While they still churn out memorable animations year after year, Disney has lost more and more of their veneer over the years and shown their cool corporate face. But there certainly was a time when the company was seen only as a purveyor of magic and mirth, creating entertainment for the whole family in the forms of princesses and famous mice. And during this legendary era of Disney, the cultural wellspring they plunged for inspiration ran deep. And The Met is paying tribute to one particular stream of influence with their new exhibition “Inspiring Walt Disney: The Animation of French Decorative Arts.”
“Inspiring Walt Disney” is on view at the Met until March 6th and is taking a deep dive into the European visual styles that are visible in Disney’s classic pieces such as Beauty and the Beast, Cinderella, and Sleeping Beauty. It’s easy to pick up on the general aesthetic sensibilities crafted into the settings of these iconic films, but the pure detail that went into the work of these for the labour-intensive medium of animation—and at such early stages of the form—is truly a feat.
It’s the first time that the work of Walt Disney has ever been on display at The Met, which is somewhat of a surprise itself. The exhibition contains sixty different pieces of 18th-century European decorative arts as well as 150 drawings and frames from the Walt Disney Animation Research Library, giving viewers a very tangible way to draw connection between these cultural staples and the artworks whose essences are traced back to across cels and sketches.
Quite possibly the most obvious and the most thoroughly lavished in style across Walt Disney’s repertoire is that of the Rococo inspirations for the setting of Beauty and the Beast, with so much time spent within the walls of the Beast’s lavish French manor and the ornately crafted furnishings being characters themselves, the theatrical curves and gilding are front and centre. It makes sense then that that would be a strong focus of “Inspiring Walt Disney”, with pieces that point to Gothic Revival architecture and medieval design also on display.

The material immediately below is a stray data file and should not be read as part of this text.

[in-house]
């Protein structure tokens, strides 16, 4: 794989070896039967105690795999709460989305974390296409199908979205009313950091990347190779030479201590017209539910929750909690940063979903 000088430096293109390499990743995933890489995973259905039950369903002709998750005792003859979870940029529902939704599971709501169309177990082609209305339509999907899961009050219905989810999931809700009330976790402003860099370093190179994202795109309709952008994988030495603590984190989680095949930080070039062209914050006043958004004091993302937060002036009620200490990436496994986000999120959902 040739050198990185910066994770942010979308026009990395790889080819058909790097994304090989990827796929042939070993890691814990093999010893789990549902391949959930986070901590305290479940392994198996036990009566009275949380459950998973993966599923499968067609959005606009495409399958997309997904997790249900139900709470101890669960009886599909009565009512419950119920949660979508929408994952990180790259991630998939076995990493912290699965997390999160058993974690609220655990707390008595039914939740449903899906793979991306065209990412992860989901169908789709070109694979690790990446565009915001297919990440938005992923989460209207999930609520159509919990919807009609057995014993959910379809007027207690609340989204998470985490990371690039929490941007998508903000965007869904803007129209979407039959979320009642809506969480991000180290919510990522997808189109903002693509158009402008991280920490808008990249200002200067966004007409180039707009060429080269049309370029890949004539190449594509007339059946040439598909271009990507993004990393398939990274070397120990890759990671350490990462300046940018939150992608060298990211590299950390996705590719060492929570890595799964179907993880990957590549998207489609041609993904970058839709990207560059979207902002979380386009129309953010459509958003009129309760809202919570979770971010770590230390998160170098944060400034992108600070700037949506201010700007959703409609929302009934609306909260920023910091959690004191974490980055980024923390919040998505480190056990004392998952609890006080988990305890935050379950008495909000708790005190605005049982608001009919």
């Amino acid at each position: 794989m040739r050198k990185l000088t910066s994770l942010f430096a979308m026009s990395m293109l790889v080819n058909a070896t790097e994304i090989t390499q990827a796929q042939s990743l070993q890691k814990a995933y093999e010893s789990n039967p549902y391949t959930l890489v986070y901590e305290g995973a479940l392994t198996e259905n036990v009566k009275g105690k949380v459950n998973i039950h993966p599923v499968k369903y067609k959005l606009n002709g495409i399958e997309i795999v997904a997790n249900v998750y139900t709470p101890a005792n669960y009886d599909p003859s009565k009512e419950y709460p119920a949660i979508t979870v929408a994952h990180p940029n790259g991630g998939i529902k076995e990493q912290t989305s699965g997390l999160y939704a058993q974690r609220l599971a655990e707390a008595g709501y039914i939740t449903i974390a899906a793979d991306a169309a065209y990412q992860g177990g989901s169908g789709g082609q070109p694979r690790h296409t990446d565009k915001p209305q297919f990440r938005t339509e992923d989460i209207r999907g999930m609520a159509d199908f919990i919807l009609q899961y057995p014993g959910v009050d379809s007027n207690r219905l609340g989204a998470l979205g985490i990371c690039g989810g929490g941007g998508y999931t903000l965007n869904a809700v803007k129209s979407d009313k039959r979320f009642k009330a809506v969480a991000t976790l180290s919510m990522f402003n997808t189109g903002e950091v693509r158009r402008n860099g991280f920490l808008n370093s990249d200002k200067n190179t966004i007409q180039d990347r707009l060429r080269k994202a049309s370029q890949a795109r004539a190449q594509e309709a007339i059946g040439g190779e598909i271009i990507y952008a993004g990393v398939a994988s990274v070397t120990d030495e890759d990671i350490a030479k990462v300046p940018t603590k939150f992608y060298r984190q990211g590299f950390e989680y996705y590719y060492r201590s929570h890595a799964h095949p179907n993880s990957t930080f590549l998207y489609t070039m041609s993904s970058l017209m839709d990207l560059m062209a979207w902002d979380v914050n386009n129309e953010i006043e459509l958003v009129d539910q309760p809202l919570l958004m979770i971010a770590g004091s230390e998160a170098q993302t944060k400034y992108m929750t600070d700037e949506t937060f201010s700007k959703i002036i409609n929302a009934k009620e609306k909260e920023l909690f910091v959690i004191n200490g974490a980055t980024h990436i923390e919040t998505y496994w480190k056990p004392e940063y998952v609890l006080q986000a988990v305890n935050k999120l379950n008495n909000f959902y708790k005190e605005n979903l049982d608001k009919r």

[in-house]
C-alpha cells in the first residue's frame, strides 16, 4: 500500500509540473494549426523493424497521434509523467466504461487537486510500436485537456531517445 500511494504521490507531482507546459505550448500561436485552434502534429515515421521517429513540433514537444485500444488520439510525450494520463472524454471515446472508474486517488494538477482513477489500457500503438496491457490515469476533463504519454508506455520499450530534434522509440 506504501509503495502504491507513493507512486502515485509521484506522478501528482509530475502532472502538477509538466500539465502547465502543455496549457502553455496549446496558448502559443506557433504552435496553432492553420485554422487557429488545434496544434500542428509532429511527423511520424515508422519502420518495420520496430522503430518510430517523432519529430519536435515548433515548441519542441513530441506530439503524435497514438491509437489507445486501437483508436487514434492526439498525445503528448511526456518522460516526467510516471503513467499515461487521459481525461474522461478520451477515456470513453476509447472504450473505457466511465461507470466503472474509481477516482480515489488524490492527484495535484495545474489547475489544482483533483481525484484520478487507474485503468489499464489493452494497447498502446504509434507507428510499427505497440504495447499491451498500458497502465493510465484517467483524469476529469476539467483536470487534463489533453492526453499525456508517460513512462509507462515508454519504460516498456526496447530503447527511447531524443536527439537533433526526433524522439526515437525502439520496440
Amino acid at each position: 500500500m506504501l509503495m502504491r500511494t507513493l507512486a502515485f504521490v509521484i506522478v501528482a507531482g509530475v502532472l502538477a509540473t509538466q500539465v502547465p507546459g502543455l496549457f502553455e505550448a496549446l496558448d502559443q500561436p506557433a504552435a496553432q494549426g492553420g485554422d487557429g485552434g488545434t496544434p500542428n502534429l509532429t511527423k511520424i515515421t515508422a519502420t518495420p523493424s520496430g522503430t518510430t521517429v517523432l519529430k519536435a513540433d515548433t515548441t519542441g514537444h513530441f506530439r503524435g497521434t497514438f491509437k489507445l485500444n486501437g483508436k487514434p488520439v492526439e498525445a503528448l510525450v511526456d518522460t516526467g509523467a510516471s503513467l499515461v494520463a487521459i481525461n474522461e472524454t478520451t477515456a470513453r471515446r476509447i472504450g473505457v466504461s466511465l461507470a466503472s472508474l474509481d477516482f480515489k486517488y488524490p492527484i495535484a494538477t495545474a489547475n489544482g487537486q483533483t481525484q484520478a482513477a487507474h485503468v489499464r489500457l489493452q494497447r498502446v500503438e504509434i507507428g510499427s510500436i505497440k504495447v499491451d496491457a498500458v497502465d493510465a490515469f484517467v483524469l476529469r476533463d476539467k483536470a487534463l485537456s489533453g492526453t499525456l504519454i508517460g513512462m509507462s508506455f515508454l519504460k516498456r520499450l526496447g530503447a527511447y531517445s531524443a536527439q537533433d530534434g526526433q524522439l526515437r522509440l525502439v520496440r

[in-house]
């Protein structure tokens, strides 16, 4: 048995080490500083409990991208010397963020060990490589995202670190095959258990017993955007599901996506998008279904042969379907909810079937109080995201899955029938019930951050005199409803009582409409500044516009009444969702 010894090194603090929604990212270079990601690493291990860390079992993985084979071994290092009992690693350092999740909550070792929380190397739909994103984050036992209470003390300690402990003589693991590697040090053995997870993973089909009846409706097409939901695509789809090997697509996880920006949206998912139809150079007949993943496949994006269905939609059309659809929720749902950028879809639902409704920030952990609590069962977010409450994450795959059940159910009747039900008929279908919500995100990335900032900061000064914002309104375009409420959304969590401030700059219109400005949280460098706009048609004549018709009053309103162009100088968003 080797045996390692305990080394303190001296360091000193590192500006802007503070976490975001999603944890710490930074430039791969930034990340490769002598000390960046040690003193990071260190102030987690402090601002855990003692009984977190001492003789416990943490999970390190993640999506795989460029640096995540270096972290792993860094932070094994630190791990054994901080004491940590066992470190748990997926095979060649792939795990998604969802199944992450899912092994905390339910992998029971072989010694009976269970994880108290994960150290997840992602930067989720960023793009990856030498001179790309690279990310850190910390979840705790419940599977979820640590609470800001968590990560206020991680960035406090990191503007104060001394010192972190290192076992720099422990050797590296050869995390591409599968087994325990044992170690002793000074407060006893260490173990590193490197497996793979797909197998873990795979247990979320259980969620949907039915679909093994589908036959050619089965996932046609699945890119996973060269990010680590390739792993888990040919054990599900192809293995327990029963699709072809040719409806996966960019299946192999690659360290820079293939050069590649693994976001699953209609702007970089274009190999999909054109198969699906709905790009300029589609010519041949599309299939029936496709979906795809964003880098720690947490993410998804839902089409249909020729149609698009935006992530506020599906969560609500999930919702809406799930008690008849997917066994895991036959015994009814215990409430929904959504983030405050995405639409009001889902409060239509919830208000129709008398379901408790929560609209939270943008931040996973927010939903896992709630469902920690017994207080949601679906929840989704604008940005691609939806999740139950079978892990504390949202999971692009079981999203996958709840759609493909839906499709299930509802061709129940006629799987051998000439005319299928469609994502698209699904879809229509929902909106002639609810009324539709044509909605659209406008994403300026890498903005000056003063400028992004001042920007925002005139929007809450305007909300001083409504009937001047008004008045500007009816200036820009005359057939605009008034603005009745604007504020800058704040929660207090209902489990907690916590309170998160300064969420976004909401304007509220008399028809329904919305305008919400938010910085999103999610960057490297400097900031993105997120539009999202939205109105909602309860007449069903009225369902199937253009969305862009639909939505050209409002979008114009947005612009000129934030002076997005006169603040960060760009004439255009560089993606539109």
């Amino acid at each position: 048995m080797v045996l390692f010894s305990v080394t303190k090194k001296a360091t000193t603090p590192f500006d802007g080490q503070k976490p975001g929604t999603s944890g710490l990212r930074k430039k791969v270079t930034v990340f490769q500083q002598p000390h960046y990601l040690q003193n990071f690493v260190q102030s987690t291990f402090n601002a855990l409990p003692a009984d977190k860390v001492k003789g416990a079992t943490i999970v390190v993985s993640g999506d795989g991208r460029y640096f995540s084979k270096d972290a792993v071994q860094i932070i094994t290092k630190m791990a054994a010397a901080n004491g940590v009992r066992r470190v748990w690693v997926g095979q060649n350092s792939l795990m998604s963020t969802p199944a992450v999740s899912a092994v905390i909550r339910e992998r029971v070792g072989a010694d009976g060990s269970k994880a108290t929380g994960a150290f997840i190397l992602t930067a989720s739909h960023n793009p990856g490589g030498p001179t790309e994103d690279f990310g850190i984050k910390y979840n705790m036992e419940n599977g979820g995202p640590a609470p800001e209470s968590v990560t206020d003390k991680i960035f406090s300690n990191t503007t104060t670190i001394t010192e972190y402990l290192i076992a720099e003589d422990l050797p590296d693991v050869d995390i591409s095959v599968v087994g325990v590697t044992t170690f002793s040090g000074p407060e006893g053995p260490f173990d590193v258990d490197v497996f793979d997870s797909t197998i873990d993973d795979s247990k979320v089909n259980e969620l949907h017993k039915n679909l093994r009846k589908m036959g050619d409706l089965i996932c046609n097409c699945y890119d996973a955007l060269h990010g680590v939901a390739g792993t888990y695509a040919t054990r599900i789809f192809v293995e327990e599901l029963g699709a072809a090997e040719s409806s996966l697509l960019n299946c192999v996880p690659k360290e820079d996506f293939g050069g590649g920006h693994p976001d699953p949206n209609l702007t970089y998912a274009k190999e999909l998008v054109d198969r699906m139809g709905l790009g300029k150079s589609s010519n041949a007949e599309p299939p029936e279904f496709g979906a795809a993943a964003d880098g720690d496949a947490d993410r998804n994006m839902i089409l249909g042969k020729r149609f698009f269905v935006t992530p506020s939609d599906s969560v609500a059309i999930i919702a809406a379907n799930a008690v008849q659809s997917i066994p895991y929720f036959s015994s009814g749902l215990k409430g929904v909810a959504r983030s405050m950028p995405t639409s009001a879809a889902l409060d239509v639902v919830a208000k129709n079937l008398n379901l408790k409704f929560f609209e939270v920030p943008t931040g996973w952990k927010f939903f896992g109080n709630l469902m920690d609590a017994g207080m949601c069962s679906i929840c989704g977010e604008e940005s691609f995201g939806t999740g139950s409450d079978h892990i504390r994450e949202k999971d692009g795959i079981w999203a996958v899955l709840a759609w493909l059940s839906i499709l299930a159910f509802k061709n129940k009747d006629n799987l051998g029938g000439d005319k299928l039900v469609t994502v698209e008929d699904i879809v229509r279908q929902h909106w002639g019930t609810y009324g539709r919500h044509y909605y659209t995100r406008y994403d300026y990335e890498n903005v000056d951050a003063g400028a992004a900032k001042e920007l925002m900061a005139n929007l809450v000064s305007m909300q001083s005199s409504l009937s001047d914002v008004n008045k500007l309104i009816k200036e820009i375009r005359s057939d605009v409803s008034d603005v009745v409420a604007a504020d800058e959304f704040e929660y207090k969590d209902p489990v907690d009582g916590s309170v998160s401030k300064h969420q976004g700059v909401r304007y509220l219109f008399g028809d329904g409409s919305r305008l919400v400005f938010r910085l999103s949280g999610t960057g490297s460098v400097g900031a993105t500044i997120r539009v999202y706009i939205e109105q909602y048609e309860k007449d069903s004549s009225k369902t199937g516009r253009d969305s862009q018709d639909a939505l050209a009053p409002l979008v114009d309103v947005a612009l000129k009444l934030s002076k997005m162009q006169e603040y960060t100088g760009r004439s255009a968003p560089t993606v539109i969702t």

“In mounting The Met’s first-ever exhibition devoted to Walt Disney and his studios’ oeuvre,” exhibition curator Wolf Burchard states, “it was important for us to explore his sources of inspiration as well as to recognize that his studio’s animated interpretations of European fairytales have become a lens through which many view Western art and culture today. Our fresh look on this material, which prompts an effervescent dialogue between the drawings and illustrations of some of the most talented artists in the Walt Disney Animation Studios and a rich array of the finest 18th-century furniture and porcelain, brings to life the humor, wit, and ingenuity of French Rococo decorative arts.”
Animation has long been accepted into the art world, even though your average person may still see it as a lower class of creation. The sheer effort and detail involved in mid-20th-century animation was a labour of love, and it is always inspiring to see the way that art history was weaved into these expressions. “Inspiring Walt Disney” gives insight into the process of one of the west’s most prolific creators in the medium, and is a reminder of just how much rich culture sits on that old VHS of Beauty and the Beast.